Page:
Major League Soccer reaches a deal to support Black banks, aiming to help close the racial wealth gap
New York City FC forward Valentín Castellanos (11) passes the ball forward against Portland Timbers midfielder Diego Chara (21) during the MLS Cup Final between the Portland Timbers and New York City FC on December 11, 2021 at Providence Park in Portland, Oregon.
Brian Murphy | Icon Sportswire | Getty Images
Major League Soccer has taken out a $25 million loan from a syndicate of eight Black banks, which will these financial institutions increase lending power with the goal of helping reduce the racial wealth gap.
The terms of the loan are not being disclosed in Thursday’s announcement. But the interest and fees will be paid in advance creating what’s called Tier 1 capital, which will almost immediately allow the Black banks to offer more loans and lines of credit in Black and economically disadvantaged neighborhoods.
“Major League Soccer’s partnership with the National Black Bank Foundation (NBBF) is a tangible step in the efforts to close the racial economic gap in the United States, and it’s the right business decision for us,” said MLS Commissioner Don Garber in a release. “In order to make a genuine impact, economic justice must be part of the equation. It is our hope this will raise awareness of the importance of Black-owned banks and their impact on the economy.”
“They are not just talking about the solution for racial inequality, they are being part of the solution,” Cynthia Day, CEO of Citizens Trust Bank told CNBC. “MLS is providing access to capital for minority businesses and they are the lifeblood for the communities they serve.”
Atlanta-based Citizens Trust Bank and New York-based Carver Federal Savings Bank led the deal that was facilitated by the National Black Bank Foundation. Other Black banks in the deal, include Alamerica Bank, Carver State Bank, Columbia Savings & Loans, Mechanics & Farmers Bank, and Unity National Bank.
“Major League Soccer has raised the bar for corporate America with this transformative partnership,” NBBF co-founder and general counsel Ashley Bell, said. “If other leagues and major corporations follow the MLS model, lives of Black families all across this country will change for the better because their local Black bank will have the capital resources to approve historic numbers of home and small business loans.”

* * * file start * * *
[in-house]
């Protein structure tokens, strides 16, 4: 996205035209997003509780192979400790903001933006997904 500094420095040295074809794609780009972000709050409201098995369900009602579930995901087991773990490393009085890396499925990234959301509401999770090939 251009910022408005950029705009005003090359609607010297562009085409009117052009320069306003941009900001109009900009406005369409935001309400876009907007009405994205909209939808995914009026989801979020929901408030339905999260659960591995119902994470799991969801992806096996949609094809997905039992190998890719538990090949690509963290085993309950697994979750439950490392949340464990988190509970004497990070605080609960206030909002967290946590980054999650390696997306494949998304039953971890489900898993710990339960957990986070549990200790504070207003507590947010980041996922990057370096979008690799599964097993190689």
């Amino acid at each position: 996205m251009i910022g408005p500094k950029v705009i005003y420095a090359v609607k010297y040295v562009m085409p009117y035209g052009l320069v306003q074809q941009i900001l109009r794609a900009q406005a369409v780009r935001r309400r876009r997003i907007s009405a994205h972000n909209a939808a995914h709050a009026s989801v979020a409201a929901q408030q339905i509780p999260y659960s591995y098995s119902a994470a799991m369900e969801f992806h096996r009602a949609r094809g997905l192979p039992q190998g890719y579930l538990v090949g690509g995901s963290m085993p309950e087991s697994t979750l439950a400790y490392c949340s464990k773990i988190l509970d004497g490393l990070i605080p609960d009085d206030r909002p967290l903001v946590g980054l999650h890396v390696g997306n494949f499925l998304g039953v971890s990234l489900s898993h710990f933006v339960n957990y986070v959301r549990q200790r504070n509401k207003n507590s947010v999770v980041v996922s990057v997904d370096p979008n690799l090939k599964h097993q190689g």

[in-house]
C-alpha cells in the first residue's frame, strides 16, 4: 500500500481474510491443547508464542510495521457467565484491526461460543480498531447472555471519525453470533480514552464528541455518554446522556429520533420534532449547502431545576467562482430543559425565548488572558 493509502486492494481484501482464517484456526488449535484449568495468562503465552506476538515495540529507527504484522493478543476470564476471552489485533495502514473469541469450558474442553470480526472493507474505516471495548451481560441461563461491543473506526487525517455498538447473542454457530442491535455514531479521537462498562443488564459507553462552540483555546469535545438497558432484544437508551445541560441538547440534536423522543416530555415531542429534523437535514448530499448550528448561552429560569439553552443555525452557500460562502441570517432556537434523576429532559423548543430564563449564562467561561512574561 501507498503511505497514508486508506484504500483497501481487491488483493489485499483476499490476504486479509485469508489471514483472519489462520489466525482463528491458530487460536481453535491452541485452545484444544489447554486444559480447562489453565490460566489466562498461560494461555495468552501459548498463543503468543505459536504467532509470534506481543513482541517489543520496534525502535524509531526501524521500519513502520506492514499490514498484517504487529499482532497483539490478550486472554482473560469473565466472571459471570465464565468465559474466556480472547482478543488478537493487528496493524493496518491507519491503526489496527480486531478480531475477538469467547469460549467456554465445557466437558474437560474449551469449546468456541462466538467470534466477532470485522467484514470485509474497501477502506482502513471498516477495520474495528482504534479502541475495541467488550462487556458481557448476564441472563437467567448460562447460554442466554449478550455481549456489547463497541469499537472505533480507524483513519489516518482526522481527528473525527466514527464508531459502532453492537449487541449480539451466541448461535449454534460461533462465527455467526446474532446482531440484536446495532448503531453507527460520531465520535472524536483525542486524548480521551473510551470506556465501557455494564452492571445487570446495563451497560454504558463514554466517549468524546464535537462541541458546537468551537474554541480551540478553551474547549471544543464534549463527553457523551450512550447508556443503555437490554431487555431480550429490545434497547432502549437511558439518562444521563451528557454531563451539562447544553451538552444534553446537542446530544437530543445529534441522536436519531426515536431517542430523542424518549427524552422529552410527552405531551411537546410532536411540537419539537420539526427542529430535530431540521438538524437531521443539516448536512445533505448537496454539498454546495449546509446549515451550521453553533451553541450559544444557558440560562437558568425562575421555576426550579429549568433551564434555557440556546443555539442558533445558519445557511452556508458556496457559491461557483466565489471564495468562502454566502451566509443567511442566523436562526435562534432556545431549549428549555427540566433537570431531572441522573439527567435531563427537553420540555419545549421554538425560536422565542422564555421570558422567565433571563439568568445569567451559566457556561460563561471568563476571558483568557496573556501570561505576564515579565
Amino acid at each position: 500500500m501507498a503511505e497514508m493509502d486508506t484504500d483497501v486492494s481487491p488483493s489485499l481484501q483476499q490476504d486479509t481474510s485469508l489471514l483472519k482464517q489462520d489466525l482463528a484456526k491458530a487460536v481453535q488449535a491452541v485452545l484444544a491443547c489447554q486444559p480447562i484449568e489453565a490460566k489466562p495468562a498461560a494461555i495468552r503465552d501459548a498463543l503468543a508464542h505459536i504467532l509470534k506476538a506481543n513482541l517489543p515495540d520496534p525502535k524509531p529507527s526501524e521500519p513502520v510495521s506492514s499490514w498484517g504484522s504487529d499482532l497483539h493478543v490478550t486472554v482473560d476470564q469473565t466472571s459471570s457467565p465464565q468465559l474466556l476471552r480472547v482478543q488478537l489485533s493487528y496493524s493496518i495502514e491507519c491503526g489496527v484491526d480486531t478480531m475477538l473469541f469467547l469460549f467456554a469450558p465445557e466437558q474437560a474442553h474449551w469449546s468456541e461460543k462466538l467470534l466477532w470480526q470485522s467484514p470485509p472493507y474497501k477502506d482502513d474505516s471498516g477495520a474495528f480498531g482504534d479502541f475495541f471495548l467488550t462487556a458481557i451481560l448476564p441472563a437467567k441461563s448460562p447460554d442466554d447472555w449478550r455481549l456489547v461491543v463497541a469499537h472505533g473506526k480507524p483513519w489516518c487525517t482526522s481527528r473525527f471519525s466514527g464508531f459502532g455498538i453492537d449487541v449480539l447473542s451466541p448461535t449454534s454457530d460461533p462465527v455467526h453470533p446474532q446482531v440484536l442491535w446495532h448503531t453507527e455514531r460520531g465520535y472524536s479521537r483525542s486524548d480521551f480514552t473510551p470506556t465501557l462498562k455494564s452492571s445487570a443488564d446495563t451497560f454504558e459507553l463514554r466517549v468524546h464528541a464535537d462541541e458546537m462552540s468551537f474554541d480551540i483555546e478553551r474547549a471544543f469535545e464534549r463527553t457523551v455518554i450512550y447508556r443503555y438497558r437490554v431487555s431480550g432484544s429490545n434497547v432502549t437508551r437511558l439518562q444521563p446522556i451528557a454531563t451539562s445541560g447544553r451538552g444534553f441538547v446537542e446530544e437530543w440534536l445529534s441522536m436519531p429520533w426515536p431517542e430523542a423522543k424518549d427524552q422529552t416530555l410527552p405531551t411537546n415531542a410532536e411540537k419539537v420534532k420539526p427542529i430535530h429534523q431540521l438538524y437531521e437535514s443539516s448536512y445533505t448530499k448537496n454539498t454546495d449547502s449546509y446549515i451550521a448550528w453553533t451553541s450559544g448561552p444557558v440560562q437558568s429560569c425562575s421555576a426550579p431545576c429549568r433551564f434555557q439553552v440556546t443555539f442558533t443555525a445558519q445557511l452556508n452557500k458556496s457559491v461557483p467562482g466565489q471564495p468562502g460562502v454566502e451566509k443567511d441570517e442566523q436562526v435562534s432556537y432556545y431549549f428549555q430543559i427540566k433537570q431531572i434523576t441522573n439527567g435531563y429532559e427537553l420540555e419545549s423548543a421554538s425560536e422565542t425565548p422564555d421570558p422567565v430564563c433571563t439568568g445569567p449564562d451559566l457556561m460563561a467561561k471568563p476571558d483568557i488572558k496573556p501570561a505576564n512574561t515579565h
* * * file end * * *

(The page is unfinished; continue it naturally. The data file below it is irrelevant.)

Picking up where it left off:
The racial wealth gap, the disparity between the net worth of Black families and white families in America is more than $11 trillion dollars, according to Dr. William Darity of Duke University’s Sanford School of Public Policy. But he says the pandemic has likely deepened the disparity. According to the Federal Reserve, 82% of Black families have less wealth than the typical White family.
Major League Soccer launched a number of programs to increase Black representation in the sport and to promote racial equality, including creating a diversity committee for the league in October of 2020.
Black Players for Change — a coalition of more than 100 players, coaches, and staff in MLS, which has members on the diversity committee — applauded the deal.
“Through securing deals like the one we celebrate here today we directly address and establish a platform to overcome the undervaluing of Black participation in the economic ecosystem.” Black Players For Change Founder Quincy Amarikwa said in a release. “Creating opportunities like this demonstrates that we are moving in the right direction. We welcome the opportunity to continue this positive forward momentum in partnership with MLS.”
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